Whole Team Approach – difficult concept?

I’ve worked on agile teams where programmers, testers, DBAs, sys admins and other roles all saw themselves as part of one developer team for so long, the idea of a separate test team gives me a chill. Yet even on experienced agile teams, there are still testers who see themselves as a “test team”.

I need to investigate more what they mean by this, I might be misinterpreting it. My new team is the combination of three teams, totalling 17 people (not counting the business folks). I think that’s unwieldy. Today, an experienced tester on my new team, who has worked on an agile team for some period of time (I’m not sure how long), proposed that the “test team” get together and discuss practices and strategy. I about blew a gasket, but that didn’t keep the meeting from happening (I’m always on phone and video with my team, so I can’t hep being in the meetings.)

The content of the meeting was reasonable enough. One topic was patterns of tests that we do, for example, for a numeric field you would always try certain test cases such as alpha and special characters, null, etc. Standard stuff.

The next topic was about automating tests on a page and end-to-end level, in addition to at the story level. This bugged me. If you tie tests to a page in the UI, and later stuff gets moved around so that what used to be on that one page is now on different pages, your tests will break. As far as automating end-to-end tests. we definitely have to be careful since the ROI can be bad on automating those.

My teammate Chris McMahon explained how our team up to now has been trying to group tests at the domain level. One FitNesse test contains all tests related to a rating scale, for example, until there are about 200 test steps and then we split it up into some reasonable sub-grouping. We’re testing at a feature level, no matter where we are in the UI.

The next topic was localization. Our app accommodates data in three languages. Someone proposed that we design our tests so that they could be run for any language. This sounds good to me, but how hard is it to do, and is it worth it? Is the localization already tested by the team that does the framework for it? I suggested we definitely needed programmer agreement for this topic, and everyone agreed.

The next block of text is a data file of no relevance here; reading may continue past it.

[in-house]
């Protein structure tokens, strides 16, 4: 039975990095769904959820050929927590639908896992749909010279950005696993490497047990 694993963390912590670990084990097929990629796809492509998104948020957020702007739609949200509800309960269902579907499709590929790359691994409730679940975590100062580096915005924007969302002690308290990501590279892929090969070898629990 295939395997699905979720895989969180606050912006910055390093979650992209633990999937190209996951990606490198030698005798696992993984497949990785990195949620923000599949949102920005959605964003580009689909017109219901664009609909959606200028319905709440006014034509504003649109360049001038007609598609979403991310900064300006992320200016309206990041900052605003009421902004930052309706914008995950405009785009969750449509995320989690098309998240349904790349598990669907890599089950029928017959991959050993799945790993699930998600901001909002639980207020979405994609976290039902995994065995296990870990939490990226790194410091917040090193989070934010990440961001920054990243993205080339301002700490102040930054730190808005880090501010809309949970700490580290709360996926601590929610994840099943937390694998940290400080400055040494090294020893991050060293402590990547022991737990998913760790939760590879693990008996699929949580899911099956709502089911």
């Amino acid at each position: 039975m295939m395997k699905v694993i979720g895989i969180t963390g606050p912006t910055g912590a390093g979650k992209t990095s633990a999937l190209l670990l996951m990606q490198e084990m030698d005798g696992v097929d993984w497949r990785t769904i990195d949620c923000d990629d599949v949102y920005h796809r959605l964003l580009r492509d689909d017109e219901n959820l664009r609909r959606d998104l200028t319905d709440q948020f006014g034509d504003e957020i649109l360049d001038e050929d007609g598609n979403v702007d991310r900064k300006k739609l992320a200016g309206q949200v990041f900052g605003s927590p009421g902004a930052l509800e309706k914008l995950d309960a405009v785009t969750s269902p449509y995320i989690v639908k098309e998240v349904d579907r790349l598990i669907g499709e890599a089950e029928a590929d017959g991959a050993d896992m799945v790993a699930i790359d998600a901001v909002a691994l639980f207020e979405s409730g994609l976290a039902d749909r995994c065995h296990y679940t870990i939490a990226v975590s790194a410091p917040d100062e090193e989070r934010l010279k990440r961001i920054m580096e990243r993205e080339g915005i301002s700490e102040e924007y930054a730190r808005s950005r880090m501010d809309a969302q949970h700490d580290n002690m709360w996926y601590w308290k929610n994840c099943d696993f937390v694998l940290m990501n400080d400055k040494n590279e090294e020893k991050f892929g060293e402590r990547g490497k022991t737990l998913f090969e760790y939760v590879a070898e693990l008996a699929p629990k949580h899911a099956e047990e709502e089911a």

I then brought up topics I’ve been wanting to raise, the non-functional testing. Our company has teams to do performance, scalability, reliability and security testing, but isn’t our team still responsible to make sure those happen in a timely manner? This discussion proved helpful for me, as I learned about the teams that do this testing, and how we can become involved and do a lot of it ourselves. I’m glad to get these activities out in the open and on our minds so they won’t be overlooked.

In the end I needn’t have been so spooked by the idea of testers meeting together. As it turned out, the programmers got into a design discussion with the database guy, and we were not involved in that (welll, I didn’t know about it until it was underway), so it was an opportunity for the testers to talk. But I don’t want that to happen too often.

I’m looking forward to starting work on stories. I think our test design will evolve as we write new code. We will pair on everything, so I hope that means the programmers and testers will remain engaged with each other.

4 comments on “Whole Team Approach – difficult concept?

  1. I don’t think getting just the testers to talk periodically is necessarily a bad thing. At one company I had a team of 4 testers reporting to me. We were agile-ish with testers part of the product / project / release team along with the developers. But once a week we would meet for an hour to just geek out on testing. It wasn’t plotting against the people doing the coding, but to talk shop, trade techniques we had learned / invented / discovered.

    I think I understand your concern for testers and developers starting to segregate from each other and identify more with the clique than the product you are building, but channeled properly it can be great for the people who self-identify as testers.

    (Or this could make no sense at all and I misinterpreted the post as I’m just back from the first lacrosse game of the season and realizing how un-fit I am 🙂 )


  2. At one of the agile mailing lists (agile-testing?) someone talked about Communities as a way of letting specialists exchange experiences.

    So, even if you’re a cross-functional team, it’s probably beneficial for everyone whose primary function is ‘tester’ to get together and talk about testing techniques.

    That’s not to say a developer with an interest in test automation, for example, shouldn’t be welcome, of course.

    I’m curious about team organization this way — dividing teams by feature groups, but building communities/interest groups to advance the crafts is my favorite idea so far. Not sure how it would pan out in practice.

    Thanks for a good post.

  3. Thanks, y’all are right. I’m always a proponent of a company-wide testing community, but have been averse to anything that smells of a separate test or “QA” (man I hate that term) team. It will be interesting, as Kim suggests, to see how it pans out.

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